The Career Milestones
While an internal audit career progresses along a path similar to public and managerial accountants, with promotions and increased supervisory responsibilities, it also has milestones. These include interactions with the board of directors that come sooner and more routinely, and other experiences, such as critiquing individuals with more seniority, that are unique to internal audit’s role within an organization. Here we consider experiences unique to Black internal auditors associated with four milestones — getting the job, working with management, working with the board, and getting ahead.
Getting the Job
According to the U.S. Bureau of Labor Statistics, Blacks are underrepresented in the accounting profession, representing 9% of 1.9 million accountants and auditors, but 13% of the U.S. population. Based on a report from the Center for American Progress, The Neglected College Race Gap: Racial Disparities Among College Completers, a likely contributor to this disparity is the underrepresentation of Blacks in higher education and in business-related degree programs. In-group–out-group unconscious biases also may contribute.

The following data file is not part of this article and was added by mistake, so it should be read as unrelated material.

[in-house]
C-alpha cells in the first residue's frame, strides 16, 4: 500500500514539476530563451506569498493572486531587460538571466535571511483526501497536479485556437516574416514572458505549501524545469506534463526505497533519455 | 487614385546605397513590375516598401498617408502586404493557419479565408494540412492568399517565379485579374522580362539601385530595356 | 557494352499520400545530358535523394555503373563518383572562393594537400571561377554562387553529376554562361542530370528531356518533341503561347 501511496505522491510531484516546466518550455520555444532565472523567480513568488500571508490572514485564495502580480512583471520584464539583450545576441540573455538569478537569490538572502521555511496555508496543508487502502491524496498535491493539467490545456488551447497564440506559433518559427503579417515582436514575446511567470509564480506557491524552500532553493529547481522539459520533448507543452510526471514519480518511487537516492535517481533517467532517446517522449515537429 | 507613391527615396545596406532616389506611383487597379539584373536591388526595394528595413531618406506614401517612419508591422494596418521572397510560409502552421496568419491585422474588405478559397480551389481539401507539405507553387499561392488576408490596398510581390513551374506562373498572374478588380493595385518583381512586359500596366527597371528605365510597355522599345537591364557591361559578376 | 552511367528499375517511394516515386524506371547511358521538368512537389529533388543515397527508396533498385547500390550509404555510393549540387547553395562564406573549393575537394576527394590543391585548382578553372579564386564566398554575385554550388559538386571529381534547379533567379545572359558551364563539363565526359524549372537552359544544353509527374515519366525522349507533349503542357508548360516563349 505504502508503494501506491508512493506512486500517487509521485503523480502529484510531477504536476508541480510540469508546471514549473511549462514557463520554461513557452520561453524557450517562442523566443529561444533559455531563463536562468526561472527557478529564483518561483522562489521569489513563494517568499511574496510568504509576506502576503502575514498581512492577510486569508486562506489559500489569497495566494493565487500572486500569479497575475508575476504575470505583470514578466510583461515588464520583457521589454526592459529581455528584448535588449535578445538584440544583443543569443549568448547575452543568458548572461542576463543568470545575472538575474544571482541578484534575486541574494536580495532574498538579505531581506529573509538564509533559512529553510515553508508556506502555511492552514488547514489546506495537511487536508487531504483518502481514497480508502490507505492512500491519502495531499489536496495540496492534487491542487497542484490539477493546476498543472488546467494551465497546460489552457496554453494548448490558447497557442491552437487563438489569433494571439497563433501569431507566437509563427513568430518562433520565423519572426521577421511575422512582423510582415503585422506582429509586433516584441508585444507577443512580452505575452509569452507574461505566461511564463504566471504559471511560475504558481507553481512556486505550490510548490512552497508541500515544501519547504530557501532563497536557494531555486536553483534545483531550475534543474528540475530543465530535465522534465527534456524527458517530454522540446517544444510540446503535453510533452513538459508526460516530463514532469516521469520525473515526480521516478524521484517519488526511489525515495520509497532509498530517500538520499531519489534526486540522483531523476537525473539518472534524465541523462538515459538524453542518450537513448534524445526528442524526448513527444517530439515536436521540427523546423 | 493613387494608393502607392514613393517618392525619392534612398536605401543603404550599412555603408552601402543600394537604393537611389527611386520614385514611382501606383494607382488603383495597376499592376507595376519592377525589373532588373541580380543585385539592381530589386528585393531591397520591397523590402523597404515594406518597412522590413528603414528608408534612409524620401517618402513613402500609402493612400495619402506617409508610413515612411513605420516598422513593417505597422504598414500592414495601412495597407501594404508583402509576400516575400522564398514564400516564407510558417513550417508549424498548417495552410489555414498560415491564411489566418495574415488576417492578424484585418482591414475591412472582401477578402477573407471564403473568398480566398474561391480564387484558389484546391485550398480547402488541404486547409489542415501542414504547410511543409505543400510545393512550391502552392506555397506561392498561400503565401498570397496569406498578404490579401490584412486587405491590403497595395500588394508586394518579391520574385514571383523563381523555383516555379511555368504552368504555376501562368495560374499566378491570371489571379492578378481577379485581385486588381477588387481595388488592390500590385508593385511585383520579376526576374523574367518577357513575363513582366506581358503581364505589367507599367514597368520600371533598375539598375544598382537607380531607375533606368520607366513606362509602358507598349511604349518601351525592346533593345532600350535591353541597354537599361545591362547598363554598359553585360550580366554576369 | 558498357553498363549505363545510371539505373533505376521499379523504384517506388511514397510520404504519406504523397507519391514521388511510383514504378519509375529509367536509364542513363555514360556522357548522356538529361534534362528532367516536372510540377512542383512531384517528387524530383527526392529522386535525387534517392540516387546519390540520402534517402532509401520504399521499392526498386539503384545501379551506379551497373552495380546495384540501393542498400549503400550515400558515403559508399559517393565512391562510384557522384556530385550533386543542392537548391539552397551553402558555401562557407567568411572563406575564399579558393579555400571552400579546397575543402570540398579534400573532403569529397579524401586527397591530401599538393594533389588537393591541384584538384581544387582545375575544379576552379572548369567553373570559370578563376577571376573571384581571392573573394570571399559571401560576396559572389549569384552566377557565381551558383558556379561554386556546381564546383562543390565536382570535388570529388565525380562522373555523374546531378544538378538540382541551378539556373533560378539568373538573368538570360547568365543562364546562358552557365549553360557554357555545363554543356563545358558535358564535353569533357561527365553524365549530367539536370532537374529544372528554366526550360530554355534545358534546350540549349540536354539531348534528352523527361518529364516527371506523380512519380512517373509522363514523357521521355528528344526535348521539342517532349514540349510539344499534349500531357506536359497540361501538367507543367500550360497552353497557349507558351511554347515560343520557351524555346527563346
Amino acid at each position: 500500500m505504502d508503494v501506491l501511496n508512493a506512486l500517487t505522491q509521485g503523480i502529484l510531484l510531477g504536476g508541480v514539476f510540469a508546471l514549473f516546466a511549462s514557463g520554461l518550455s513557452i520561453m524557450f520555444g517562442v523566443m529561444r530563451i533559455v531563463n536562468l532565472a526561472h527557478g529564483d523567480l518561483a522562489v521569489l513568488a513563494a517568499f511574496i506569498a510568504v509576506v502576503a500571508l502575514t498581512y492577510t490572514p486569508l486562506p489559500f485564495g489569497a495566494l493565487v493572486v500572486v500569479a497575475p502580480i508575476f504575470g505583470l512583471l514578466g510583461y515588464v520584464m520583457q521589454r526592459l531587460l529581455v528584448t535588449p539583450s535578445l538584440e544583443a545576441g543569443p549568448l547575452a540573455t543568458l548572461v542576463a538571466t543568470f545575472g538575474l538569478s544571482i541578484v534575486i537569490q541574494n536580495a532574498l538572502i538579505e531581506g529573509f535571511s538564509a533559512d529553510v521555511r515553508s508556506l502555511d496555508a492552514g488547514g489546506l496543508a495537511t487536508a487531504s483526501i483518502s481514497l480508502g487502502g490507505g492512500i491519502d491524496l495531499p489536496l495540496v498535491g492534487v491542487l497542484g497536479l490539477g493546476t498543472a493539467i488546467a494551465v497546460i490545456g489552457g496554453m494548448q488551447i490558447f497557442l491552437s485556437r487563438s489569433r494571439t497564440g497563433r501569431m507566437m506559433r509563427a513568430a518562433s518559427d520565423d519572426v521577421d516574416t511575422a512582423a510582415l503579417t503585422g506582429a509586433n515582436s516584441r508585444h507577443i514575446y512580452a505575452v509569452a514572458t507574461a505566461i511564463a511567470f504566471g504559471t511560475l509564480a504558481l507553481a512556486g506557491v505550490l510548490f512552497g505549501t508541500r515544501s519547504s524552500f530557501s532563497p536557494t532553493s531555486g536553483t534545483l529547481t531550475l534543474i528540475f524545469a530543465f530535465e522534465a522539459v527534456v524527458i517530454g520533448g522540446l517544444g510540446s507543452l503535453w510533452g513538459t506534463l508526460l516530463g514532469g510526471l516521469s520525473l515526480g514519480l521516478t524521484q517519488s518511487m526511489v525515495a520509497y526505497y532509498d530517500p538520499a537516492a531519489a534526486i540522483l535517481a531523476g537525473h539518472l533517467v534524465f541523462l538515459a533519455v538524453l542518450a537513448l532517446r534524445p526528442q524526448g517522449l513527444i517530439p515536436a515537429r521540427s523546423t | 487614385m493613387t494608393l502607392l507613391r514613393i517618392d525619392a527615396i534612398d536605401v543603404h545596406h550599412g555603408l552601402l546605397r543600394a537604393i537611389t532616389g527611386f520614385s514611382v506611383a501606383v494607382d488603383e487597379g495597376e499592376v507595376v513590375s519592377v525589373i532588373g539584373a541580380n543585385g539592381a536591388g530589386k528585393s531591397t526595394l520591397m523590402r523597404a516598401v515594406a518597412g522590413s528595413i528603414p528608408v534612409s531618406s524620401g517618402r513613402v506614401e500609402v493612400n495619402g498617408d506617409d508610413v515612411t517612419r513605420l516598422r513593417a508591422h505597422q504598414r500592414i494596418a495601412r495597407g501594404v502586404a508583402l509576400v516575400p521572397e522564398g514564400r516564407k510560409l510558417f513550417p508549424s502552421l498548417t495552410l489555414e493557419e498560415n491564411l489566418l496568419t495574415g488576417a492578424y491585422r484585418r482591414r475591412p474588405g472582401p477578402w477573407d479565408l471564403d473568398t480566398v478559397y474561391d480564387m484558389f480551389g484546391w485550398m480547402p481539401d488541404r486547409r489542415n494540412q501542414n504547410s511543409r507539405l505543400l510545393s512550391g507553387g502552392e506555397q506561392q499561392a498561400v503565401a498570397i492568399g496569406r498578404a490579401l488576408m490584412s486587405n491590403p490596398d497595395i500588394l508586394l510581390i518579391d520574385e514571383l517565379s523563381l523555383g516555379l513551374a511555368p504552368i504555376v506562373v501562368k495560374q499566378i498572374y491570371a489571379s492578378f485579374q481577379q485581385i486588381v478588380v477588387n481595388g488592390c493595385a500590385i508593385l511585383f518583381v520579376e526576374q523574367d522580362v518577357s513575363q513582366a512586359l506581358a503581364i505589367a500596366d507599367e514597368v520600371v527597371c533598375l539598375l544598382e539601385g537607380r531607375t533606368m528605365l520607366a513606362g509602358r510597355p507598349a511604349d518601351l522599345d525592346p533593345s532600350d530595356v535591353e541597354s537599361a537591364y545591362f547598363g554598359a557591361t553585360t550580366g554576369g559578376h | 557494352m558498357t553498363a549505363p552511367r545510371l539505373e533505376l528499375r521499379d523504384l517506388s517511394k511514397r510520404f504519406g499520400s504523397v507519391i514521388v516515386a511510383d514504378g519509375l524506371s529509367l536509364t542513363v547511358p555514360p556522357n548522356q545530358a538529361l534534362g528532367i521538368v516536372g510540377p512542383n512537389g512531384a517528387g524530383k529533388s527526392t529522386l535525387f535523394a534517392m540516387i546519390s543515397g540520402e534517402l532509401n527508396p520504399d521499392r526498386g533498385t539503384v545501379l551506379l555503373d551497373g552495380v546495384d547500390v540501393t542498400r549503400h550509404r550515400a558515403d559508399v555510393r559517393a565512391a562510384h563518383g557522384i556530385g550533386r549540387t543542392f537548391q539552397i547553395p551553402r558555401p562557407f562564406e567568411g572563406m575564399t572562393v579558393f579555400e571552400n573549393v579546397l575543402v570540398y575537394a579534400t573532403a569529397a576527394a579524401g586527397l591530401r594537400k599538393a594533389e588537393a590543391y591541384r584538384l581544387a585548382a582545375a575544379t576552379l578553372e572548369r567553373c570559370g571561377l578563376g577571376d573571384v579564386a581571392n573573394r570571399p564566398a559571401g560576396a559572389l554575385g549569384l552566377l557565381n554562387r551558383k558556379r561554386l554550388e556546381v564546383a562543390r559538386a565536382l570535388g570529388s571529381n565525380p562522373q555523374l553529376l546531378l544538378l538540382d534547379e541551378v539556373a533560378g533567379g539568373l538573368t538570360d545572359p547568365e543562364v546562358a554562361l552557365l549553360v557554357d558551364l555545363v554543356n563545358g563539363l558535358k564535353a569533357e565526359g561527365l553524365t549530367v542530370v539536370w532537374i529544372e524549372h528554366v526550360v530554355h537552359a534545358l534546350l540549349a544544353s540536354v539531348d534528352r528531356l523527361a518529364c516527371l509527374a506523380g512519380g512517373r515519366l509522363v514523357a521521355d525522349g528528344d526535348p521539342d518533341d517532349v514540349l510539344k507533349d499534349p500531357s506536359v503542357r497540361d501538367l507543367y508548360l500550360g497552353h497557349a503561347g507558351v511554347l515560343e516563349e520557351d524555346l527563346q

When a Black chief audit executive (CAE) of a large private organization interviewed for an internal audit position, she perceived the organization doubted her integrity, perhaps because of her race. She felt that her word was not sufficient; even awards and accolades included on her resume required proof.
‘‘The interviewer went to people I knew and asked them questions [about memberships and awards], not knowing that they would come directly to me. She wanted to make sure that I had the experience and that it wasn’t just fluff on a resume.”
A Black senior auditor of a middle-market, publicly traded company shared a similar story about a Black colleague’s hiring.